Ruth McCambridge, editor-in-chief of the national publication Nonprofit Quarterly, has a powerful new essay this morning on Pat McCrory’s troubled search for employment in the aftermath of having shepherded one the of the nation’s most infamous discrimination laws into being. This is from “Bigotry as Career-killer: McCrory ‘Suffering Consequences’ from HB2 Fallout”:
“’If you disagree with the politically correct thought police on this new definition of gender…you’re the worst of evil,’ McCrory said. ‘It’s almost as if I broke a law.’
Maybe not a law, but certainly an emerging standard that can seriously affect the bottom line.
McCrory blames the Human Rights Campaign for his defeat in his campaign for reelection, calling the group ‘more powerful than the NRA.’ This is only one of a number of statements the former governor made that we sincerely hope are true….
‘What businesses have found—well ahead of lawmakers and the courts—is that being an LGBT-inclusive employer is crucial when it comes to attracting and retaining talent and when it comes to appealing to the ever-growing lucrative LGBT consumer market,’ said Deena Fidas, Director of the Workplace Equality Program at HRC. ‘It’s just part of doing business.’…
Over the past five years, businesses and governments all over the United States have felt the very real financial consequences of discriminating against LGBT persons. McCrory’s former gig does not speak well to his understanding of this very serious new environment. North Carolina has lost up to $201 million in tourism and tax revenue. He is a poster child for exclusion, and that is indeed likely to limit him in his future career if we continue to grow increasingly inclusive as a society.
McCambridge also borrows from a fine piece in Salon by Nico Lang, entitled “Anti-LGBT bigotry isn’t just bad for business. It’s also bad for your career.” Here’s Lang:
“The reason that no one wants to hire McCrory, though, has nothing to do with the tyranny of left-wing ideologues. Businesses who have spent the past few decades making a name for themselves as leaders in corporate equality are unlikely to jeopardize their reputation by hiring someone whose public record is opposed to fostering an atmosphere of diversity and inclusion. If the economic fallout over HB 2 was proof positive that anti-LGBT discrimination is bad for business, McCrory is finding out the hard way that bigotry is also bad for your career….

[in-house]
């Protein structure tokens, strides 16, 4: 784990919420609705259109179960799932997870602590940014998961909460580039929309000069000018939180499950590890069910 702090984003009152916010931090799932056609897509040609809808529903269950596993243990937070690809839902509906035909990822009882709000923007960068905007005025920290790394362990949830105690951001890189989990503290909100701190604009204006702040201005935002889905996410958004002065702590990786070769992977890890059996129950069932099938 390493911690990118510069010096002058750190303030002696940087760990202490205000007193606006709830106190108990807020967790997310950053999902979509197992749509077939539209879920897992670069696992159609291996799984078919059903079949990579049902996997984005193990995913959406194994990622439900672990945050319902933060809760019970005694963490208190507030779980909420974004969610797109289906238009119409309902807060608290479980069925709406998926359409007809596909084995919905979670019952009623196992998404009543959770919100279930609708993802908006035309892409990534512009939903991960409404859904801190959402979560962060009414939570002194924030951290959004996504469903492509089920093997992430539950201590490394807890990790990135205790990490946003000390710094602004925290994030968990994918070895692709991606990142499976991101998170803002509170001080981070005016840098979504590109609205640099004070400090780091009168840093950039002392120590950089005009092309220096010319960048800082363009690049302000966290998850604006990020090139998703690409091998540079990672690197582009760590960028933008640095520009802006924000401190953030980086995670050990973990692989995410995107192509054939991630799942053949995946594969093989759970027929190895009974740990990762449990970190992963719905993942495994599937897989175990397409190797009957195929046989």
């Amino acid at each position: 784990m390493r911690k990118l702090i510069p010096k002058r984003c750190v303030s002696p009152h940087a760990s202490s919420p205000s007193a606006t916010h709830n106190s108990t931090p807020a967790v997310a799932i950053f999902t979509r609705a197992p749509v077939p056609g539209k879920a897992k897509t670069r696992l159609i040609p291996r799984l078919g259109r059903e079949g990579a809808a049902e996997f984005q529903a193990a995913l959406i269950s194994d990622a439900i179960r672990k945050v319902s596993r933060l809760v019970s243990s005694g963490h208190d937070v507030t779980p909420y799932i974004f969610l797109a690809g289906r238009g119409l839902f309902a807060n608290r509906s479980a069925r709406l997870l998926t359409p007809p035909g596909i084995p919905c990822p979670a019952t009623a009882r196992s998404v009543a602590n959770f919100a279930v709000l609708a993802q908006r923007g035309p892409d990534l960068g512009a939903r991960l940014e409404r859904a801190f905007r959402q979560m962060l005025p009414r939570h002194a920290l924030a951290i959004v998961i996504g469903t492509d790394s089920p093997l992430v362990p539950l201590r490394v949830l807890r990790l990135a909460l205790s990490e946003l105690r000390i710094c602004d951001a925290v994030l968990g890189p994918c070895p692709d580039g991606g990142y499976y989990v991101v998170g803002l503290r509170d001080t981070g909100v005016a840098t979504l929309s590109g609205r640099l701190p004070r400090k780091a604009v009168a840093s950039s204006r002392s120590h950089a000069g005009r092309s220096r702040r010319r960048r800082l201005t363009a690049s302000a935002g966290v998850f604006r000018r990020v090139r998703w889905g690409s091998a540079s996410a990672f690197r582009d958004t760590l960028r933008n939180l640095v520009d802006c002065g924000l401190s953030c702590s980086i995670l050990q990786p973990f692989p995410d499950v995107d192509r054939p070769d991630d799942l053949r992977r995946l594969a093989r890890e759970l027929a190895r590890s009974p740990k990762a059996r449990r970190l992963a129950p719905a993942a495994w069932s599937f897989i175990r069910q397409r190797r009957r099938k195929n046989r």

Having employees — especially at the leadership level — who are vocally opposed to LGBT rights is increasingly seen as a liability to corporations that want to do business in the 21st century. That’s why companies like Walmart, Papa John’s, and Ford Motor Company have fired anti-gay employees following virulently homophobic outbursts….
If you’re applying for a job and you see Pat McCrory’s name on the leadership board, it isn’t just a sign that you may not advance at the company. You might be concerned about getting fired for being out in the workplace, if you get hired at all….
States across the U.S. are finding out the hard way that discriminating against LGBT people has very real costs. After passing HB 2 nearly a year ago, North Carolina has lost up to $201 million in tourism and tax revenue, according to the Raleigh News & Observer. Similar legislation currently being debated in Texas, which would force transgender people to use public bathrooms that do not correspond with their gender identity, could result in an $8.5 billion hit for the Lone Star State. The Texas Association of Business estimated that the state would lose 185,000 jobs, as well as Texas’ ability to ‘attract, recruit, and retain top talent.’
But if Mr. McCrory can’t find a job, he should be comforted in the fact that he’s not alone. Should more states and private employers follow his lead, he’ll be on the unemployment line with hundreds of LGBT employees and other workers harmed by those policies. Hate might not look great on his CV, but it’s better than being targeted by bigots.”